Chimamanda Adichie gives a powerful testimony of the influence of stories over people. Her message is heartfelt and beautiful. I hope you’ll take the 18 minutes and 49 seconds required to watch it. Worth every second.
As I listened to Chimamanda, I couldn’t help but think about the “single story” in regards to both the people we know and the characters we create.
In the Writing Community
I can see the danger in the single story we tell ourselves about other writers, bloggers, authors and agents. We see their online presence–those pieces they choose to share and which usually represent their “best face”–and we think we know who they are. We judge them and their efforts. We judge ourselves. Our single story of JK Rowling or Stephenie Meyer would be that novel writing leads to fame and fortune. That somehow, someday our bank accounts might match up. We tend to focus on the monetary success and remain blind to the hard work–the blood, sweat and tears–that went into creating their work. We judge their efforts (good and bad) without understanding them as people.
I also see the danger in the single story we tell about publishing, often forcing each other to choose between tradition, indie or self-publishing. A “this” OR “that” rather than an AND. We only limit opportunities when we dismiss possibilities for our personal publishing path, especially when based on a single perspective.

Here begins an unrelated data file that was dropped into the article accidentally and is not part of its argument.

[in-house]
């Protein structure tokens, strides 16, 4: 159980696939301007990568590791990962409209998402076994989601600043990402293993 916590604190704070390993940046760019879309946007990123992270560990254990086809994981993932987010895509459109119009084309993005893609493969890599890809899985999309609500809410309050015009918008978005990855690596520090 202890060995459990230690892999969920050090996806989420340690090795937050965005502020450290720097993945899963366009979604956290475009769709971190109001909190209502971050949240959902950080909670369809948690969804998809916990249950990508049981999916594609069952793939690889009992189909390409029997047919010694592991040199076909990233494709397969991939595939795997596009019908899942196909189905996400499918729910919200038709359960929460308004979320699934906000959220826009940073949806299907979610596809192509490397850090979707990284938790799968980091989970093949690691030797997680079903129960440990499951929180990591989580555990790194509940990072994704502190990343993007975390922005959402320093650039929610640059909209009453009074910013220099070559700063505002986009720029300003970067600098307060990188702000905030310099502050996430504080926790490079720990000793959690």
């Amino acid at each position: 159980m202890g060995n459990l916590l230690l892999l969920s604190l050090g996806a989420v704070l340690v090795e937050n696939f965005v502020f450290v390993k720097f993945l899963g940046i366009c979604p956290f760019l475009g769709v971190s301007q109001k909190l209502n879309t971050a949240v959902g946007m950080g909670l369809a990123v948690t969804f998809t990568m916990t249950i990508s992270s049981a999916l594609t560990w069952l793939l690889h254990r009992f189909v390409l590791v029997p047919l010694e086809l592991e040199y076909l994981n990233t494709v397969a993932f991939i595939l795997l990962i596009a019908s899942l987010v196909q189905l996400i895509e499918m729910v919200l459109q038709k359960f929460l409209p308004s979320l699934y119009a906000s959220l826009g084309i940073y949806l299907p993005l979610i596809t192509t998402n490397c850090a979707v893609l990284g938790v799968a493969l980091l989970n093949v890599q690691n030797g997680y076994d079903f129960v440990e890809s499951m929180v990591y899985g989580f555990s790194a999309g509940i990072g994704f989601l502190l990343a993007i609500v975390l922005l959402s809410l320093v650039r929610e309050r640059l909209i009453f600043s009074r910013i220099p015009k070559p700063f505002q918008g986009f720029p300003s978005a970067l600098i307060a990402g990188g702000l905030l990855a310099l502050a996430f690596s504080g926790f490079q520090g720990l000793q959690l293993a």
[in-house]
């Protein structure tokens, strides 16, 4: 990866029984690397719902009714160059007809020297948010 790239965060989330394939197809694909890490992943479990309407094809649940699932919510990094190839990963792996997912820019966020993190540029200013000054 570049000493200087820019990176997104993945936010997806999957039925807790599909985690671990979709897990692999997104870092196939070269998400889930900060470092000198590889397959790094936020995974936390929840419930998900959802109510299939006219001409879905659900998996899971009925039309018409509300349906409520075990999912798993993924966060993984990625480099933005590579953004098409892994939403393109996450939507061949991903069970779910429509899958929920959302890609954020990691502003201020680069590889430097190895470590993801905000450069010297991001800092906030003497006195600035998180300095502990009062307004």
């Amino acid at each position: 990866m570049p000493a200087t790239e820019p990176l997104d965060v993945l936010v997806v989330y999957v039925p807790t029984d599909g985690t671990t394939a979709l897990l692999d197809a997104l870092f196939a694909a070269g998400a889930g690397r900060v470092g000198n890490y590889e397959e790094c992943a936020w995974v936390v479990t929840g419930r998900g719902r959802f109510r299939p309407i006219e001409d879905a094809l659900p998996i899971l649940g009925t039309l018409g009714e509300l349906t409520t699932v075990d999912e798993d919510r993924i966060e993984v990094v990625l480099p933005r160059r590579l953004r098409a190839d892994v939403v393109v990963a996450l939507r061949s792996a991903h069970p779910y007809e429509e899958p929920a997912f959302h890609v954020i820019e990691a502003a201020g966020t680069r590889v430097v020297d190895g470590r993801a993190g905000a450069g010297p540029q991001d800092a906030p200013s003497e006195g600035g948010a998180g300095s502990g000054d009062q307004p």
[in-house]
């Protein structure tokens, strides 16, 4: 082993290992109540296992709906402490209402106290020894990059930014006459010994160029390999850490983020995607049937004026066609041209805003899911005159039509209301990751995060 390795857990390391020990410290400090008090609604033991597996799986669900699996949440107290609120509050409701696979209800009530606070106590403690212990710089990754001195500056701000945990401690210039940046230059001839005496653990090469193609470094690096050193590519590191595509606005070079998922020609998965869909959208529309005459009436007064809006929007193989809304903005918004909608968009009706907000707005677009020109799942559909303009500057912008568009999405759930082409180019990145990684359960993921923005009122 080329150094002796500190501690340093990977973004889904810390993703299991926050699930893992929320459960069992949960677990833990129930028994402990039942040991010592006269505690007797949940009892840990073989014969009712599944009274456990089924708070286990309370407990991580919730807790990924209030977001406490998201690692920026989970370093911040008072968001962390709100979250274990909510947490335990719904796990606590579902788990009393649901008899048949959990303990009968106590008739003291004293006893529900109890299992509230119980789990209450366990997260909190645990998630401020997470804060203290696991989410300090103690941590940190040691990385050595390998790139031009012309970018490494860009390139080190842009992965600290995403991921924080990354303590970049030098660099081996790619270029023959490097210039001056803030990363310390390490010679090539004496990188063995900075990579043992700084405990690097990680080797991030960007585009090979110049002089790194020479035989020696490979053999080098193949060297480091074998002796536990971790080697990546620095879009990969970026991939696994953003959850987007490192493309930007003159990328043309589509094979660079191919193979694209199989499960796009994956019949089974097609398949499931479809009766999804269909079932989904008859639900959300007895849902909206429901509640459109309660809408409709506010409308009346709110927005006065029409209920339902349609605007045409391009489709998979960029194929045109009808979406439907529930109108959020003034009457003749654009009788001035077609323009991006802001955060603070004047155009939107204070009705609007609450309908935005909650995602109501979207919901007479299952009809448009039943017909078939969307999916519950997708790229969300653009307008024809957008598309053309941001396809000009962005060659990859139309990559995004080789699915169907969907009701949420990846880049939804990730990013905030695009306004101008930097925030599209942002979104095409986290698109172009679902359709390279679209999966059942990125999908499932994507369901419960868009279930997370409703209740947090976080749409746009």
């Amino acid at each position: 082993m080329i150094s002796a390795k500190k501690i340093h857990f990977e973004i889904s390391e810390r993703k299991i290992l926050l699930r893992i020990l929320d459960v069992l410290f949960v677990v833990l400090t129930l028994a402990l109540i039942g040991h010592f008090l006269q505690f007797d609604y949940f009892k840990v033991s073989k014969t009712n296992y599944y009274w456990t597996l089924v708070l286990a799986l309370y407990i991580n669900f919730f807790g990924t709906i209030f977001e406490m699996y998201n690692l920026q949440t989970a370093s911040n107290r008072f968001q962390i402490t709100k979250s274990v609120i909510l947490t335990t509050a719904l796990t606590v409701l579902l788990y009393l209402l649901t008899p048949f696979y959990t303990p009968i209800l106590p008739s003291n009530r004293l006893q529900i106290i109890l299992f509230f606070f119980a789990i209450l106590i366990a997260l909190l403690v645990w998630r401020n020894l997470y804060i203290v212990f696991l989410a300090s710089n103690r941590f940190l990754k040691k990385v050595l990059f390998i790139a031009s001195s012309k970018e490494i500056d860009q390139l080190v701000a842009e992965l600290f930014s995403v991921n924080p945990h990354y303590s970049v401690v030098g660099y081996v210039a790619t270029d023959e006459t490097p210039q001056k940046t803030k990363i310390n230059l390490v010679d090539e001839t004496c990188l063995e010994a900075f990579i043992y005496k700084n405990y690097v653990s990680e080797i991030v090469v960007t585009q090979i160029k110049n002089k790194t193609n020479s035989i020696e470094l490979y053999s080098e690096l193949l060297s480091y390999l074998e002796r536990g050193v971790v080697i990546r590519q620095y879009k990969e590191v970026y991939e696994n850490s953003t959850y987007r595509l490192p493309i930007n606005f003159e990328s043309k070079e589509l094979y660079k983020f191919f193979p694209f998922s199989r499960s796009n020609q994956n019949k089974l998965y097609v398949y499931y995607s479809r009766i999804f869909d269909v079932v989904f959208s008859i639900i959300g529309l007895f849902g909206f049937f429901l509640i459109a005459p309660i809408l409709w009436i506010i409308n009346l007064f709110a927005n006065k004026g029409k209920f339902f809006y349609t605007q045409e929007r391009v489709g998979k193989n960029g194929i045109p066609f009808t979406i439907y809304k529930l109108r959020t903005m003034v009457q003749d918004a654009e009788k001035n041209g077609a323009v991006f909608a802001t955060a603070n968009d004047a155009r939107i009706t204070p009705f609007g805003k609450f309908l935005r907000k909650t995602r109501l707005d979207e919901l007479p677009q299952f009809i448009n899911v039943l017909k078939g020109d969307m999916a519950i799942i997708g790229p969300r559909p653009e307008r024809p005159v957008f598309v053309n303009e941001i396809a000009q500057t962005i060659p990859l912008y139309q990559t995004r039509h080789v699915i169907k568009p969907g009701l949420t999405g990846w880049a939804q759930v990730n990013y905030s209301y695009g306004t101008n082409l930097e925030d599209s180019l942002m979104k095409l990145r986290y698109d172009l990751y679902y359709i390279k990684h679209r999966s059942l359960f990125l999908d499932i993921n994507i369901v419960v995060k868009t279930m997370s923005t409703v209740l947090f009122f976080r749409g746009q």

In Our Stories
Chimamanda helped me see that single stories shape the lives of not only people, but our characters. Maybe this “aha” is just for me, but “the single story” can be a great tool for understanding our characters’ behaviors. What single story were they raised to believe? How does this effect their interaction with others? How does this effect their views about themselves? And how will it change by the end?
Janice Hardy’s Healing Wars Trilogy is an excellent example. In book one (The Shifter), Nya has a very distinct and negative cultural view of Baseer and its people. Her “single story” of that country colors everything she knows and feels. But in book two (Blue Fire), Nya discovers her fallacy–that the people of Baseer are more similar to her than different.
Chimamanda Adichie is beautiful, articulate and inspiring. I hope I can be more aware of the layers of stories that shape all of us (and our characters) into the people we are–separate and distinct.
What single story influences you? How will being aware of that story change the way you view others in the writing community and yourself? Is their value in using this approach for shaping your characters?